By BENGT NYMAN
The camera industry supports a number of rumor sites to influence as well as to opinion-fish among their customers. Ford Motor company did something similar years ago when they came up with the Edsel, the biggest new car flop in automotive history.
The problem with the camera industry today is not that they don’t know what customers want; the problem is that they are greedy and afraid to loose market share, revenue and profit margins.
Meanwhile mobile phones are taking over a big part of the market. They have done this not by asking people what they want, but by giving us new technology that we haven’t even known to ask for.
Something fundamental needs to happen in the rest of the camera industry. The DSLR needs to go, to make room for high image quality mirrorless cameras.
The technology exists today. Sony offers the industry’s best image sensors as well as excellent electronic viewfinders. Nikon uses exclusively Sony image sensors. Canon rumors to be considering doing the same.
Sony is also dabbling in making cameras. Many Sony fans think that Sony is trying to become a dominant player in the industry. I claim that Sony already is, by supplying image sensors to all the big players. I claim that is exactly what Sony wants to do, no more and no less.
By dabbling in cameras Sony can demonstrate the superiority of their image sensors and EVFs, thereby forcing the industry to accept and buy their components.
This strategy has been working well with a few exceptions:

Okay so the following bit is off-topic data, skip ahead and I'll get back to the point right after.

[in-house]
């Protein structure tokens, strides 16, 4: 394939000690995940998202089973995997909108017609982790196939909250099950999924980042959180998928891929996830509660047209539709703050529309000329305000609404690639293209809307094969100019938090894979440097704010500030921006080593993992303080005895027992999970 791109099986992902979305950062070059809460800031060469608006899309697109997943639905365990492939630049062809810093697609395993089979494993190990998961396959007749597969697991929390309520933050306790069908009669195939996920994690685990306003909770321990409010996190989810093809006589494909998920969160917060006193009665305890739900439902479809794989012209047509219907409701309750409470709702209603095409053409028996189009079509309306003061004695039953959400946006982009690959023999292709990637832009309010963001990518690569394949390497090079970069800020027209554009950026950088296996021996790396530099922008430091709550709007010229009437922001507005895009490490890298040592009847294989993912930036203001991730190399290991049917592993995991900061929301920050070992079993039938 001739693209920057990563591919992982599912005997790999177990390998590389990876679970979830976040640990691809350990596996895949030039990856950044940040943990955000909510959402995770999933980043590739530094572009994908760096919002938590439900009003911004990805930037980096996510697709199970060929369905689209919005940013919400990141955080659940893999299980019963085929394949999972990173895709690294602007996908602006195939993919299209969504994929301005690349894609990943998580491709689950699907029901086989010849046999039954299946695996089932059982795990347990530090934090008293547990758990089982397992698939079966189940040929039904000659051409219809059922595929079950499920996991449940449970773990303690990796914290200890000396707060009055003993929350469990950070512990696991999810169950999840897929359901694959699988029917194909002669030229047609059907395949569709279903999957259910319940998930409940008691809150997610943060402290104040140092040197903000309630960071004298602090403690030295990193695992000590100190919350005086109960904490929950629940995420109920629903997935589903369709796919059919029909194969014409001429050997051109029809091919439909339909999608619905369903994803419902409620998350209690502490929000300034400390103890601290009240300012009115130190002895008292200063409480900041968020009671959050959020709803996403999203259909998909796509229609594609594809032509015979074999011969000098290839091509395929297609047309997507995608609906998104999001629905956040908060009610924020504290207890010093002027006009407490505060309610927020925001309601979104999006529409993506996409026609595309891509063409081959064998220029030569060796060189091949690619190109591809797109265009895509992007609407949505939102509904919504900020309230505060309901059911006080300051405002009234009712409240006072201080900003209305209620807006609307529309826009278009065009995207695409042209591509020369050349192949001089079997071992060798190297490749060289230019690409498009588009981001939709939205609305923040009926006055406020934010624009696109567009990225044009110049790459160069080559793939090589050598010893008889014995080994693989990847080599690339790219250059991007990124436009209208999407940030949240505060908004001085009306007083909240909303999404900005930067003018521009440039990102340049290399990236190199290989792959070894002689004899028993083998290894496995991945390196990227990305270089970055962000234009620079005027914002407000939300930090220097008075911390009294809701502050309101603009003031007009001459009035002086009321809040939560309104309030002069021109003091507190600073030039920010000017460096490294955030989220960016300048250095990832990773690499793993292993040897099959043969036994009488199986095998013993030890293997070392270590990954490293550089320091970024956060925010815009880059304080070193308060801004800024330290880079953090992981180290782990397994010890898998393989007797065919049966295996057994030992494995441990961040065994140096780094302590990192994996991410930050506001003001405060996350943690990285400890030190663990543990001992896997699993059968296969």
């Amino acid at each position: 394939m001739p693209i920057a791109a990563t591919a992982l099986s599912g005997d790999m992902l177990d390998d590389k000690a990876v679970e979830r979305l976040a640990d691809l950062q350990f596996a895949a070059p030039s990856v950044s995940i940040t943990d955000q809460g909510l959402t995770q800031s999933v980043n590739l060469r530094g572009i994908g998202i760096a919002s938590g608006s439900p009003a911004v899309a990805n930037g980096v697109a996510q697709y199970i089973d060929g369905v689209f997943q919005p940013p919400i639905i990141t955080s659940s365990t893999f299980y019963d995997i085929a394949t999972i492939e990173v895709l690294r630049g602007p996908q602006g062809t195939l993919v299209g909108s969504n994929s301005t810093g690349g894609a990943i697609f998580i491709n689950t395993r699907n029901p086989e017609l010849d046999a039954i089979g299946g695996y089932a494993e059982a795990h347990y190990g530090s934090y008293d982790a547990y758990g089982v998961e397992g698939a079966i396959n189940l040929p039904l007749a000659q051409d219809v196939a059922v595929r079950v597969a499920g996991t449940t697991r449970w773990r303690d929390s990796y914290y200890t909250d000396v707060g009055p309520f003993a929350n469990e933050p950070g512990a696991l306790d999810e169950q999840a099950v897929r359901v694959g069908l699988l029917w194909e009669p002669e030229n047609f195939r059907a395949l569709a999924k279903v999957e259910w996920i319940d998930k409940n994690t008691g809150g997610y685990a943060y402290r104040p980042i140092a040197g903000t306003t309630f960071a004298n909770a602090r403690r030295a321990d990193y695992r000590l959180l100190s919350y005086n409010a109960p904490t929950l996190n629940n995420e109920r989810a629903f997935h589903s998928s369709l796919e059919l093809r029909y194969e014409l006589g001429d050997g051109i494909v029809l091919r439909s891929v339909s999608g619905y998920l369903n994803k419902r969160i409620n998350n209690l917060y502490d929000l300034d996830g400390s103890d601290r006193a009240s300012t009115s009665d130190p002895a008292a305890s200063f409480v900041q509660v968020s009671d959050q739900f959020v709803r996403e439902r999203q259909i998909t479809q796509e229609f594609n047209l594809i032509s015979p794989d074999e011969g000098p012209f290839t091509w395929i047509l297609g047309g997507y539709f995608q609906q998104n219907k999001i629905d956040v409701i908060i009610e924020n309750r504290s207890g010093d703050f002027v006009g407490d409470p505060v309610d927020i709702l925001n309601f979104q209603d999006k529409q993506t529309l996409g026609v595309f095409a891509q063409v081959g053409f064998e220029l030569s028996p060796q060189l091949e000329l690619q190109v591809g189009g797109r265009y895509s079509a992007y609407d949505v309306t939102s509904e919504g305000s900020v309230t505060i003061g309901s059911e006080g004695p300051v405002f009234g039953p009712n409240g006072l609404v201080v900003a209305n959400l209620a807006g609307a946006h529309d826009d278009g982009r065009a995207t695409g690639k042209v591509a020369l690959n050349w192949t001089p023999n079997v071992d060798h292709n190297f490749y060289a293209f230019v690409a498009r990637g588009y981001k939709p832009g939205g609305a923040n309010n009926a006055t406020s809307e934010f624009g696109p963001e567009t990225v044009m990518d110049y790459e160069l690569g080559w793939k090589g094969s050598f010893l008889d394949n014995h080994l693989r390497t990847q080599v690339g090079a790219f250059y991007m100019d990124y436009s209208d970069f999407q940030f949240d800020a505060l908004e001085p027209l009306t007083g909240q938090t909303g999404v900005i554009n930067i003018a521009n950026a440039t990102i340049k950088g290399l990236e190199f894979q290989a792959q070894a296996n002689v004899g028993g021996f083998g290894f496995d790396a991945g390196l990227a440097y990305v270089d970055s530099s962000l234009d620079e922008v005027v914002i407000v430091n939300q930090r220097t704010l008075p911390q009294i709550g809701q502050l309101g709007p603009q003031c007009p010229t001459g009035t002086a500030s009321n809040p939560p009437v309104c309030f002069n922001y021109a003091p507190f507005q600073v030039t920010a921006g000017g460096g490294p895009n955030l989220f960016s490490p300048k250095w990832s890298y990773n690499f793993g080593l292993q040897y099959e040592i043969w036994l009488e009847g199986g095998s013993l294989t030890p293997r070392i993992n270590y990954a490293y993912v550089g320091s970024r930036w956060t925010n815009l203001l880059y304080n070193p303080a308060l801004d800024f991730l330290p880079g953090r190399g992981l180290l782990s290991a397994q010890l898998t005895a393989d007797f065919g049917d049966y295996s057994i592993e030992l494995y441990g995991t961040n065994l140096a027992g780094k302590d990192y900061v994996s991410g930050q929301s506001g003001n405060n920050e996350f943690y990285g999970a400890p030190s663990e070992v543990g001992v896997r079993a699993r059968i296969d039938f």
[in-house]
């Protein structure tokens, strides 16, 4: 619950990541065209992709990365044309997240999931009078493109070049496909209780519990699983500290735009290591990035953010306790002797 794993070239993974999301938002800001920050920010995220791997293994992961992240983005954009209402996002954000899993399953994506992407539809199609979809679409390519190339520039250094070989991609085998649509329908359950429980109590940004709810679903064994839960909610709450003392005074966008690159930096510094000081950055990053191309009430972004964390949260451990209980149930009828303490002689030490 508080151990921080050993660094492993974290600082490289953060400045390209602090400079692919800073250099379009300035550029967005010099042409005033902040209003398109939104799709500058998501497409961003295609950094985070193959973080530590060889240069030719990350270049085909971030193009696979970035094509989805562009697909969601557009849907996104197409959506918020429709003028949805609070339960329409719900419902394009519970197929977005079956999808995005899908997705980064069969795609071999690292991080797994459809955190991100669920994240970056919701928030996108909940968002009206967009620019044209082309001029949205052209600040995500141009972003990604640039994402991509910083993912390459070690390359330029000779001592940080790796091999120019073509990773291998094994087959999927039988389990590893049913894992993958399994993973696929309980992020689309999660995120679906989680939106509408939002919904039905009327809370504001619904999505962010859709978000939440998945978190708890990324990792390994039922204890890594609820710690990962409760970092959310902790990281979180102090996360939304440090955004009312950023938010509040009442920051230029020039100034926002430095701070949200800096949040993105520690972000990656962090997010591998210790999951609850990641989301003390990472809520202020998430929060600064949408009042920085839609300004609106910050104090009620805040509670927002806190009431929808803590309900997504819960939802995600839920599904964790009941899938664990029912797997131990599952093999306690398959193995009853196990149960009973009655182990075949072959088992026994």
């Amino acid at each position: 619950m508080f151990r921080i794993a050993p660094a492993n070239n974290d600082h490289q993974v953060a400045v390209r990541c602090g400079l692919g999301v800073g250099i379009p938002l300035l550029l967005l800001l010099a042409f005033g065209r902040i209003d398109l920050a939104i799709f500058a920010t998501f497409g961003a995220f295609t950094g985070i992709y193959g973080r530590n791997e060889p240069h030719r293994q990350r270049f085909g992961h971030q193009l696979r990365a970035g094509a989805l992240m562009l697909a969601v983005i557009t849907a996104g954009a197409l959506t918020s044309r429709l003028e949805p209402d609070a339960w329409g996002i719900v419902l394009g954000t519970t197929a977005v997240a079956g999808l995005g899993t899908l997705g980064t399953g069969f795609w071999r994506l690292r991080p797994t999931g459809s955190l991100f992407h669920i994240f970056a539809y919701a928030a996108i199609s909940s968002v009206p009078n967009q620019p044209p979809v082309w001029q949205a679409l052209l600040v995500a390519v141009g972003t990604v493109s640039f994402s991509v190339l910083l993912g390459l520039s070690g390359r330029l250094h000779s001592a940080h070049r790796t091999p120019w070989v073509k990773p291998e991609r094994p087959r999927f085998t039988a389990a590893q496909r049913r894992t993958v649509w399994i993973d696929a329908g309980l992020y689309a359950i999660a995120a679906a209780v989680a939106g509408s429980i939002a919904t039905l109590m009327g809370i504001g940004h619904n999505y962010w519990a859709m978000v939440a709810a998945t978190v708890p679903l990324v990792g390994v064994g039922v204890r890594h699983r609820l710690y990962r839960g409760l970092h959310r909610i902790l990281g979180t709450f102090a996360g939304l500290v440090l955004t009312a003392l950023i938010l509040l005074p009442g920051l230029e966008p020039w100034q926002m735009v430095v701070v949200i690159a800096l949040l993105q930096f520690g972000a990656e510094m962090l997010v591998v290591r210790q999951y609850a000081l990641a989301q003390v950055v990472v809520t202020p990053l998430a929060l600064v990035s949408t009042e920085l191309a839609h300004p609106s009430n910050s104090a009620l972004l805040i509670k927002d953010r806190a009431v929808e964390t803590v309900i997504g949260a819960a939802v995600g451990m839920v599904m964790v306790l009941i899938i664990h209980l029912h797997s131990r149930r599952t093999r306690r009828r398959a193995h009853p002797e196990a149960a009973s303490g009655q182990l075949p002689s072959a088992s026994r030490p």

- Sony does not intend to become a lens manufacturer. Sony camera buyers are consequently forced to find their lenses elsewhere creating a new market for Zeiss and others. On the other hand, camera buyers are not Sony’s primary market, so it is not of major concern to Sony as long as they sell enough cameras to demonstrate their component superiority.
- Canon and Nikon have been very slow to give up the added value offered by their optomechanical DSLR. The reason is probably exactly that. A camera with no optical viewer and no moving parts (except for a shutter) and with key components purchased from Sony offers very little proprietary protection for Canon and Nikon. High-end mirrorless cameras from Canon and Nikon have consequently most likely been stopped in respective boardrooms.
- While Sony makes the best sensors, Nikon makes the best autofocus lenses. So why not a Sony camera with Nikon AF lenses? Answer: Because Nikon won’t let it happen. Nikon can easily prevent any uncomfortable competition from Sony in the fine print of their sensor purchasing contracts with Sony.
Canon does not even have to stop anybody, they can just wait until something forces them to jump on the bandwagon.
So, what is going to happen?
The probability of a newcomer effectively entering the shrinking market for pro quality cameras is small. Until Canon and/or Nikon can find a way to create proprietary, protectable, mirrorless technology and make more money selling this than selling DSLRs, they will probably stay with the DSLR.
Mirrorless can’t be the next Edsel, or can it.